Many American businesses depend on debt financing to reach their objectives and pay for important capital expenses. Since we cover several business law topics on this blog, we believe it’s important to include some information on this common financing element.
Does your business operate through commercial lending? Then read on to learn more about this topic.
What is Commercial Lending?
Commercial lending is the process by which a business obtains its revenue by borrowing money. They then use this to pay for operational expenses, equipment, and even real-estate purchases.
As a side note, this differs from companies that “go public” and sell common or preferred stock in the equity markets like the NASDAQ or S&P 500. Most large companies raise at least some revenue through either debt and/or equity.
Securing Debt Financing
There are several ways to borrow money for a business. We’ll cover the most common means of doing this.
Hard Collateral or Asset Based Lending
This is one of the most typical ways to secure a business loan. Since many companies possess some kind of hard capital or assets, like equipment, inventory, and/or accounts receivable, they can leverage them to their advantage and obtain a loan with it. Of course, if a business fails to repay a loan, it would forfeit the collateralized asset.
This is the way to secure many loans and it helps to have this component, especially with a less than stellar credit score. Doing it this way is flexible and can help you eschew several formalities associated with other credit sources.
Borrowing From a Traditional Bank
Speaking of credit scores, if you elect to get a bank loan for your business, it will come into play much more. The most reputable banks have lucrative opportunities but might expect a score beyond 650. Whereas you may find more options with smaller lending institutions.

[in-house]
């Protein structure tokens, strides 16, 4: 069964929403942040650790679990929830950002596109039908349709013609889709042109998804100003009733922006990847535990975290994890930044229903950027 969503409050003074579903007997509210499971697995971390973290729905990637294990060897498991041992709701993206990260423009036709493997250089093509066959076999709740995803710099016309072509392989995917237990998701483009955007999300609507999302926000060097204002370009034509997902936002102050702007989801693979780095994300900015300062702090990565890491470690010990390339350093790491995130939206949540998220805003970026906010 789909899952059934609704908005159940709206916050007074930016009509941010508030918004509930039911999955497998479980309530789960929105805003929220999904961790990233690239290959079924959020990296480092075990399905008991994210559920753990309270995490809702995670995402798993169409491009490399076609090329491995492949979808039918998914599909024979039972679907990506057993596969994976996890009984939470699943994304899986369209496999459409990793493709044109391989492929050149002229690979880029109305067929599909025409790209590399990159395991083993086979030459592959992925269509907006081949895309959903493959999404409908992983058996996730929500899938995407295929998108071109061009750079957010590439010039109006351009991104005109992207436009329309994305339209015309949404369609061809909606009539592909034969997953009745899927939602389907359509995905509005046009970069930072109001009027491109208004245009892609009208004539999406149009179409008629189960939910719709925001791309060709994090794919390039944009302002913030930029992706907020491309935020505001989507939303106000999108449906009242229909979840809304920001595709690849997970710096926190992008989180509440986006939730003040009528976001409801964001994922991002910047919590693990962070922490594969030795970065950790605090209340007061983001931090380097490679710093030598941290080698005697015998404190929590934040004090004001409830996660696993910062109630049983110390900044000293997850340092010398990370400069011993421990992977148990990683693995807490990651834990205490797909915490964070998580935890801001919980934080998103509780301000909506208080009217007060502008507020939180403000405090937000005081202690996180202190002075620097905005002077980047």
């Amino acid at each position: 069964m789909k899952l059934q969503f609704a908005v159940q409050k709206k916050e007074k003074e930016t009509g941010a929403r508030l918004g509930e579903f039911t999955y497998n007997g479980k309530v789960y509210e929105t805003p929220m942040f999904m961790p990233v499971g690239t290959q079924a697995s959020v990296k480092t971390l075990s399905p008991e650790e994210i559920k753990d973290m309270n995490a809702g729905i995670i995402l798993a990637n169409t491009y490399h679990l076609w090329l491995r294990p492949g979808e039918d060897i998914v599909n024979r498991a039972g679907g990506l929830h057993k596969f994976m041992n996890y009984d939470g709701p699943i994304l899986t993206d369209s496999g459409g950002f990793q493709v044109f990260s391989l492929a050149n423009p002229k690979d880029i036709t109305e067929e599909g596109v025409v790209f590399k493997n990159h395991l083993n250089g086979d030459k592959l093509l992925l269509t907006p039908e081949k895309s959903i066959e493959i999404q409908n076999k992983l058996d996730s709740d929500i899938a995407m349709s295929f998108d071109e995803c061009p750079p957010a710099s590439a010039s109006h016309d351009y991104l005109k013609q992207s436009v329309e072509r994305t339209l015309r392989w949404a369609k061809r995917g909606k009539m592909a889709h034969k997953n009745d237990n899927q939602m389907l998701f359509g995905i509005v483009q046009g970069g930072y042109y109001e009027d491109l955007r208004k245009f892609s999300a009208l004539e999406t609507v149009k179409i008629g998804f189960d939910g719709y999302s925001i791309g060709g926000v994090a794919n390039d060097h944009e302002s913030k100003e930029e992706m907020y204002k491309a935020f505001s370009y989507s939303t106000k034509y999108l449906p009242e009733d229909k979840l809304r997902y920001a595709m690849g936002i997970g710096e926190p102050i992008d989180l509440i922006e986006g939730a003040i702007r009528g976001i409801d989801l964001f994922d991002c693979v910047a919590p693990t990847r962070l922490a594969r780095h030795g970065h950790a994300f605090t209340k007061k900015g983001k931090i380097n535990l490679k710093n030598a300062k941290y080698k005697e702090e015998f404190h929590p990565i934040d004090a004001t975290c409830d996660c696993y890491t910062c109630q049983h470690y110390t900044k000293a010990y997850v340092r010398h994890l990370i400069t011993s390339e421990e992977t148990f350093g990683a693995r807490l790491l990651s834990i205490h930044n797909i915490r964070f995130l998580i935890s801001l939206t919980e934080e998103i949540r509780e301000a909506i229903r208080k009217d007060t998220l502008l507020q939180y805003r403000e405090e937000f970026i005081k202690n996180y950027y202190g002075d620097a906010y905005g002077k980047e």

Also, expect banks to scrutinize your background and require much more paperwork than other lenders.
You generally don’t get to hold onto commercial loans as long as you would your home mortgage. The most common length of the loan term is between roughly one to five years. Going beyond the term limit may incur penalties up to and including having your business halted.
Kenneth J Nota & Commercial Lending Counsel
Given the seriousness of commercial lending, it’s prudent to have wise counsel on your side before securing a loan. Don’t forget that signing up for a loan is just as legally binding and consequential as any other contract (and it may involve millions of dollars). Therefore, we encourage you to call our office for assistance navigating the loan process.
Kenneth J Nota has multiple decades of experience practicing business law in private practice and within corporate institutions. His firm is a proud member of both the Manatee and Sarasota county Chambers of Commerce. If you’d like to learn more about his services, please call 941-309-5270.